There are a lot of example of routes like this one, which are entirely natural with only one or a few artificial holds in the middle. From the climber point of view, these holds make the route climbable but, on the other hand, they often are ugly and totally messing the line. Now, from the bolting point of view, I'm pretty sure that every climber who bolt new hard lines have one day or another been confronted to this situation : Having bolted a perfect natural line, but realizing that there is just a tiny blank section. A section which, even after having tried every method on it, seems impossible. Before taking any silly decision, the first reflex should be to look carefully for another natural path, that goes around the blank section! This could solve the problem... But in cases where the bolted line is the weakness one of a much harder wall, this may doesn't apply! I'm slowly getting to the situation I'm facing in one of my last bolted route.... 

To sum up, I'm not talking here about whether or not these holds must be removed if we realize afterwards that it's doable without them (with a grade change or not). This is a whole other debate on it's own! But before having this debate, the first question to answer is the following one : What should be the decision of the guy who just bolted such a route, with a blank section? To me there are three different possible answers: 
- The "passive" solution: Leave it like that, as impossible as it seems, hoping that someone will one day be able to climb it...
- The "easy" solution: Chipped or glued less holds as possible to make it possible. In this case, to me, it should at least be as discreet as possible, in agreement with the global difficulty of the route, and be removable without leaving to much trace... just in case...
- The "radical" solution, but the most frustrating one for the bolting guy: Unbolt the route...
Definitely not an easy problem to solve!

4 commentaires:

  1. Quid de ce blog désormais anglophone ???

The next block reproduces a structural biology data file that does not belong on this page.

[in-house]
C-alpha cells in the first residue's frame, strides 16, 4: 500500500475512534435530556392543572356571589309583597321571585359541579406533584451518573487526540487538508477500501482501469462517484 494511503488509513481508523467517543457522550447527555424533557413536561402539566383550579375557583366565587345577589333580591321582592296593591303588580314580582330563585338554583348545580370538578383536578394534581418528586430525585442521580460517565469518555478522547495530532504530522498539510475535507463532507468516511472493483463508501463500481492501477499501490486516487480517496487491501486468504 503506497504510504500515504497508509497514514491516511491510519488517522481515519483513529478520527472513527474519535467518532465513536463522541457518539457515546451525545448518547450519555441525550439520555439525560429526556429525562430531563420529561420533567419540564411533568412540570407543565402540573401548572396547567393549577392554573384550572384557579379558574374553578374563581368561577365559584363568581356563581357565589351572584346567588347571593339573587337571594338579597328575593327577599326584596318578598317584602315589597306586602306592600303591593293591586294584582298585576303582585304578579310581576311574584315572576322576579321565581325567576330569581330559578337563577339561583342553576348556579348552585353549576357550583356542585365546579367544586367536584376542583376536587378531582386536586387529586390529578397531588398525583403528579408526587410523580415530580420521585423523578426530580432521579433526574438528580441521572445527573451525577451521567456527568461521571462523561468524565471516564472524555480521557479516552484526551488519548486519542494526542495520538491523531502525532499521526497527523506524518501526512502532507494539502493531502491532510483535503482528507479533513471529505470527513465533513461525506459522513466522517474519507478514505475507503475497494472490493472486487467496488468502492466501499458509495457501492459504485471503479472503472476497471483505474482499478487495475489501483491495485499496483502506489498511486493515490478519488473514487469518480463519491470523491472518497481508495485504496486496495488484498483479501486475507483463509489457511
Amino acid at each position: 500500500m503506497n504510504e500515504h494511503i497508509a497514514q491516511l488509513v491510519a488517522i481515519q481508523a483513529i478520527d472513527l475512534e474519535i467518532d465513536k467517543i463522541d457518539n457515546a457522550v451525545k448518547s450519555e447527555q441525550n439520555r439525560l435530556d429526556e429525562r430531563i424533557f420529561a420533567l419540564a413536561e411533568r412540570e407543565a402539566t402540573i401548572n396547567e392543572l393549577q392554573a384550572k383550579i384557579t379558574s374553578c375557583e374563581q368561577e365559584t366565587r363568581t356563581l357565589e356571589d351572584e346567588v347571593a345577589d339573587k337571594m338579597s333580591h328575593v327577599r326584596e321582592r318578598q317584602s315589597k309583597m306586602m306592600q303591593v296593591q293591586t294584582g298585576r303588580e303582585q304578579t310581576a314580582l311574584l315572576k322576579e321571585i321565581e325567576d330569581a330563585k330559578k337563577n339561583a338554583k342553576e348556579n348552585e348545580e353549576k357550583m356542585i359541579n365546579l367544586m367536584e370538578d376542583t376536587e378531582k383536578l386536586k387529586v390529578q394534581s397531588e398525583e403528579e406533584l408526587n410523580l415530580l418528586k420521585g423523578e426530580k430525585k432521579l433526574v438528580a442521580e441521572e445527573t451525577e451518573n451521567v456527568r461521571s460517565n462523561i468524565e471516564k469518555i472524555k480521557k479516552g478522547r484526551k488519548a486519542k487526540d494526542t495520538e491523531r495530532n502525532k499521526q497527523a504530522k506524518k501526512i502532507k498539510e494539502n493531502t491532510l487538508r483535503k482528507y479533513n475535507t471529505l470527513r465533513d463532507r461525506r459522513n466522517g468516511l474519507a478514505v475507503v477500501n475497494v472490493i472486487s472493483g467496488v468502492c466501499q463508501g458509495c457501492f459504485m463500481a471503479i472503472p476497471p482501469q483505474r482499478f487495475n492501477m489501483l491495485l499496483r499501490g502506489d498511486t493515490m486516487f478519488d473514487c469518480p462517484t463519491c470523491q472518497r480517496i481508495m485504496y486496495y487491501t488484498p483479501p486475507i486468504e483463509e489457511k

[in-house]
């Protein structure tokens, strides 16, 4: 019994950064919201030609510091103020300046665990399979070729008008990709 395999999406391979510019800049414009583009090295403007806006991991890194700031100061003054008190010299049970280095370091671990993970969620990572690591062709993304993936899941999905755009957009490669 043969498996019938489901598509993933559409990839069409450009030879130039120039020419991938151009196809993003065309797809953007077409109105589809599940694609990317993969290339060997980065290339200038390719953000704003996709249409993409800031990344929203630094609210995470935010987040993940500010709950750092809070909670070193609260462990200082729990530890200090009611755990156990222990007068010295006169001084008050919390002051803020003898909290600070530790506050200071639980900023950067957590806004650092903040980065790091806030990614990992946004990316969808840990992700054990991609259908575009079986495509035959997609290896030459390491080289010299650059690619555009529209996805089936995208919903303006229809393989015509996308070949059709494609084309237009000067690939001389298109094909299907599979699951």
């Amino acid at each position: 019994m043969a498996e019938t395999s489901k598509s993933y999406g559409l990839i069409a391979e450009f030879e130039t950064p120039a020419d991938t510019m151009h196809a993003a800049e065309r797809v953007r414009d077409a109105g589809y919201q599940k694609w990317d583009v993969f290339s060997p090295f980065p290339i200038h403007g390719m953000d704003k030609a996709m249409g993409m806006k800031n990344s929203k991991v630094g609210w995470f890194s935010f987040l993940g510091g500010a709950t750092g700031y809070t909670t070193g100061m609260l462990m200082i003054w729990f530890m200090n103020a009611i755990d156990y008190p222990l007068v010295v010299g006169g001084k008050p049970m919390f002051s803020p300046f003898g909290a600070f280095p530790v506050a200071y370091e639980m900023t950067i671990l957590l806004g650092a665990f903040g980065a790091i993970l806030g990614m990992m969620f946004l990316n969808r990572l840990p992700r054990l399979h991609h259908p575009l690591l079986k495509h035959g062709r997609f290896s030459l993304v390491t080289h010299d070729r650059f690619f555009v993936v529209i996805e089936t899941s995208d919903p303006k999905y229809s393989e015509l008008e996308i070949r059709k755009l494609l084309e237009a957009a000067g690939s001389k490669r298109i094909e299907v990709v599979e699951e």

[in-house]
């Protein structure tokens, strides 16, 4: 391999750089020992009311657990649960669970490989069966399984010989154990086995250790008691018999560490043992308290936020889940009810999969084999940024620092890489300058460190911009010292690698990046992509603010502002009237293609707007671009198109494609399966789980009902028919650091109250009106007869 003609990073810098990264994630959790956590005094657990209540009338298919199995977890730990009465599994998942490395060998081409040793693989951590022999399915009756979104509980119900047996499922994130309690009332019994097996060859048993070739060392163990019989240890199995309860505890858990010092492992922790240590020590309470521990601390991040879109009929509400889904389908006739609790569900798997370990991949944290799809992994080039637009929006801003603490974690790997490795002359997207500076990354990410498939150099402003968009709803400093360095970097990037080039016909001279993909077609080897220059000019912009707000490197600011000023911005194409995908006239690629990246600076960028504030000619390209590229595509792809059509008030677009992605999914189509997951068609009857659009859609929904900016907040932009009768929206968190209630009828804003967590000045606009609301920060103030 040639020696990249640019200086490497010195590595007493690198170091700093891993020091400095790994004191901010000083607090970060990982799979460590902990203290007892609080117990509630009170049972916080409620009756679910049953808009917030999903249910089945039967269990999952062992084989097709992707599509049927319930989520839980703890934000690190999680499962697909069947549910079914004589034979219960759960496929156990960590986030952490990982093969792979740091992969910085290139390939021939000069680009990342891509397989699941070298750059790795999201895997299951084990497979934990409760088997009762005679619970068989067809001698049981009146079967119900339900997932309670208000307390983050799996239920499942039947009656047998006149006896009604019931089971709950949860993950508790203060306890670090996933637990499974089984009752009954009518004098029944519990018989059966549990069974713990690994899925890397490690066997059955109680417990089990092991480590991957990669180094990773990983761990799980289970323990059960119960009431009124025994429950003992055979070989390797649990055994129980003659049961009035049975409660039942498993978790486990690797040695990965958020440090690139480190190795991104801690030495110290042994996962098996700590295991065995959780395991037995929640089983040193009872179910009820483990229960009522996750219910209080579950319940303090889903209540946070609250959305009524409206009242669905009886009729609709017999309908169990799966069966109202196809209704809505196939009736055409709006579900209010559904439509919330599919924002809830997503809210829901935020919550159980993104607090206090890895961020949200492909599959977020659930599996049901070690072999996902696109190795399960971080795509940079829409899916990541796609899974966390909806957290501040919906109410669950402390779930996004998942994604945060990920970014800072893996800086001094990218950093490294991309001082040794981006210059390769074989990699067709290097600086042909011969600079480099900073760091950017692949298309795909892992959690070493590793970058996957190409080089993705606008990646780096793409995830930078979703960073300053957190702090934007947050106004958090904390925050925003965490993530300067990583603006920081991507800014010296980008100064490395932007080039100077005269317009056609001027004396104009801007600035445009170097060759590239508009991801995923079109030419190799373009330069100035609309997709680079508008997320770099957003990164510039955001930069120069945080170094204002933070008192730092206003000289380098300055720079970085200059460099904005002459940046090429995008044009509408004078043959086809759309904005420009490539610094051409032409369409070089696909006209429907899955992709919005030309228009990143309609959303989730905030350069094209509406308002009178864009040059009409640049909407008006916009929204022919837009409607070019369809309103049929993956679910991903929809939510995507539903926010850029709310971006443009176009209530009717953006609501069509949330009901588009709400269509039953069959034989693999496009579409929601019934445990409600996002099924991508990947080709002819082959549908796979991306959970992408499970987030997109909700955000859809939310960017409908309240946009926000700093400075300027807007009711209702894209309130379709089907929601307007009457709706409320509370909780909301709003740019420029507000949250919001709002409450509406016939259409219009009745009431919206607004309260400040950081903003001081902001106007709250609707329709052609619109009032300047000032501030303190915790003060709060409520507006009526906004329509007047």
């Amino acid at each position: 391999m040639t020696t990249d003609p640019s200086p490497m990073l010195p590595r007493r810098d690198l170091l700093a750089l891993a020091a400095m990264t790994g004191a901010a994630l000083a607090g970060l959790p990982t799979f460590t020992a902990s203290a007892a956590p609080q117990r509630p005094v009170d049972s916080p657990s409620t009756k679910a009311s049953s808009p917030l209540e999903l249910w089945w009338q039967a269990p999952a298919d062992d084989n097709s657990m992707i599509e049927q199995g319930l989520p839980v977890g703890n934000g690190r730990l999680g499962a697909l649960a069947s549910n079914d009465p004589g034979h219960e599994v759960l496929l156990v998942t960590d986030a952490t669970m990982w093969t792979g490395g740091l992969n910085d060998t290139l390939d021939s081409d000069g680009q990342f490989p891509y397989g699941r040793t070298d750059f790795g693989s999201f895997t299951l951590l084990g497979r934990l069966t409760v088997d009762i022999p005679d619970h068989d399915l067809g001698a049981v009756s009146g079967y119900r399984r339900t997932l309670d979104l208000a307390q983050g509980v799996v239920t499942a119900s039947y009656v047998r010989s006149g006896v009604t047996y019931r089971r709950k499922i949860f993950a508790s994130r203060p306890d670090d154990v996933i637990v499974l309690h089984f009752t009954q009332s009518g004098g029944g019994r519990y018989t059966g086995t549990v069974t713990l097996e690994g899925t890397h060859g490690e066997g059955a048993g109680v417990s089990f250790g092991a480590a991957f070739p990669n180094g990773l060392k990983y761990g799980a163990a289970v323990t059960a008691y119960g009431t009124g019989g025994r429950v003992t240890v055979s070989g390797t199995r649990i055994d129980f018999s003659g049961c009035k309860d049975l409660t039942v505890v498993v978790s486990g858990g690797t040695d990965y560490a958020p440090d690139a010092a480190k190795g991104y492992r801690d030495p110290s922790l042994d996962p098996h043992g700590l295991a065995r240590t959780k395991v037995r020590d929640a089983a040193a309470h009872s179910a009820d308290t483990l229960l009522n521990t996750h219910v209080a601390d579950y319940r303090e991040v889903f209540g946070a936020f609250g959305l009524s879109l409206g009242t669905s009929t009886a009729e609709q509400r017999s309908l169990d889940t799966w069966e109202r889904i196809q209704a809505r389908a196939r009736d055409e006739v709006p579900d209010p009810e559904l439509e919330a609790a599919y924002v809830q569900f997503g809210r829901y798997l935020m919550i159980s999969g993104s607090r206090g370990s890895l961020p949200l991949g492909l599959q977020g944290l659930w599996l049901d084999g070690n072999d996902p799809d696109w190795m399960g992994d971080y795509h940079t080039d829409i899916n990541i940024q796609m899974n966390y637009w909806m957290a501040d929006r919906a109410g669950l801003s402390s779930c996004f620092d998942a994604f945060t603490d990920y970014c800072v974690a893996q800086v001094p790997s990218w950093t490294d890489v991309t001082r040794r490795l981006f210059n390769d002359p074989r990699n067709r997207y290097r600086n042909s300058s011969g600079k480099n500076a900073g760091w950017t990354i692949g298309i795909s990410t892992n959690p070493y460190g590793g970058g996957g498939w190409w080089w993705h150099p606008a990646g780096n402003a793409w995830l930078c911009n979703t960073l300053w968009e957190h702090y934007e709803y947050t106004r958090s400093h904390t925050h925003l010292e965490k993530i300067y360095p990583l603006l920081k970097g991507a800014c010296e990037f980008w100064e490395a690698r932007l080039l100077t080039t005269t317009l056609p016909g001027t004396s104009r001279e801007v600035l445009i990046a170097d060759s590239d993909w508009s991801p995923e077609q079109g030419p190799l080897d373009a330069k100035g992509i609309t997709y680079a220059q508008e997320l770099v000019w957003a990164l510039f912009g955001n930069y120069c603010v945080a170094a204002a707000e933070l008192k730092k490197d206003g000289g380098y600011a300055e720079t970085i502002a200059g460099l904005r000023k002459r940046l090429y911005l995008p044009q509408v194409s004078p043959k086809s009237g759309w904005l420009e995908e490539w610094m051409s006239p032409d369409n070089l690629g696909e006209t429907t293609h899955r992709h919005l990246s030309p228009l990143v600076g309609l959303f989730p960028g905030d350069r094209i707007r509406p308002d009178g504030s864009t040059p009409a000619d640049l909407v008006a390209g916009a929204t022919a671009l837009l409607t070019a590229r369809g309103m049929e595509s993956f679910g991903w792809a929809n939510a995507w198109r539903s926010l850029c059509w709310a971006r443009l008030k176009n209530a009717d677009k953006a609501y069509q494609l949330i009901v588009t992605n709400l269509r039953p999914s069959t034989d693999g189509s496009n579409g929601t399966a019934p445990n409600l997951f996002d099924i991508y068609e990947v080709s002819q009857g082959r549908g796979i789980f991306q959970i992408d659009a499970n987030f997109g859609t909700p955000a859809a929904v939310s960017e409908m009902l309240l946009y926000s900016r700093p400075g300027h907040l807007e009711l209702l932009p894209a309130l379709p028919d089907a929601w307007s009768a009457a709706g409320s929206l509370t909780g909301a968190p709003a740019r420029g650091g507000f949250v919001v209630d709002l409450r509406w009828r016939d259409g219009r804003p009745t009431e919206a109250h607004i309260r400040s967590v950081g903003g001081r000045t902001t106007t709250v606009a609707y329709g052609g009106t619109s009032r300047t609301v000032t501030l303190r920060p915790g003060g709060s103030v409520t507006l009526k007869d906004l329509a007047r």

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  2. cannot agree more with you !
    beautiful blog btw

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  3. Je vois pas en quoi c'est un debat perso je pense que c'est a l'equipeur de décider ce qu'il veut faire de ca voie. Imagine que Troussier n'ai pas taillé Taboo il manquerai quelque chose à Buoux et si Lafaille n'avait protégé Biographie il manquerai quelque chose à Ceuse. C'est comme le preclipage des points ou l'espacement entre les points, chacun a sa propre éthique.

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  4. Slt Romain! C'est vrai que ça fait un peu quid par moment, mais je prefère ça à raconter que j'ai plus de peau ou que je suis sous affuté mais que comme j'ai la diarée je vais bientôt être de retour en mode machine ;-). Et puis moi ça me permet de cultiver ma connaissance du monde grimpesque. Au fait, je viens de découvrir ton mag... totalement fan! Aussi doué pour OnLine connerie que pour la connerie live... quelle prose!!!
    Merci Gaëtan, j'avoue j'ai eu des conseils d'expert pour légèrement améliorer le design ;-).
    Nathan, Ok pour Biographie, mais pour Tabou tu craques un peu... ça doit être le nombre d'essais qui a altérer ton jugement de la voie! Buoux ce porterait très bien sans! Ok c'est à l'équipeur de décider. J'essais juste ici de ne pas trop avoir le raisonnement égoïste ("J'équipe pour moi et je fais ce que je veux de ma voie") et d'essayer de prendre en compte l'avis de ceux qui aimerais grimper dans mes lignes... Et quand tu vois les massacres qu'on pu naître du "chacun sa propre éthique" dans le passé, je préfère sonder l'éthique des autres avant de me forger la mienne!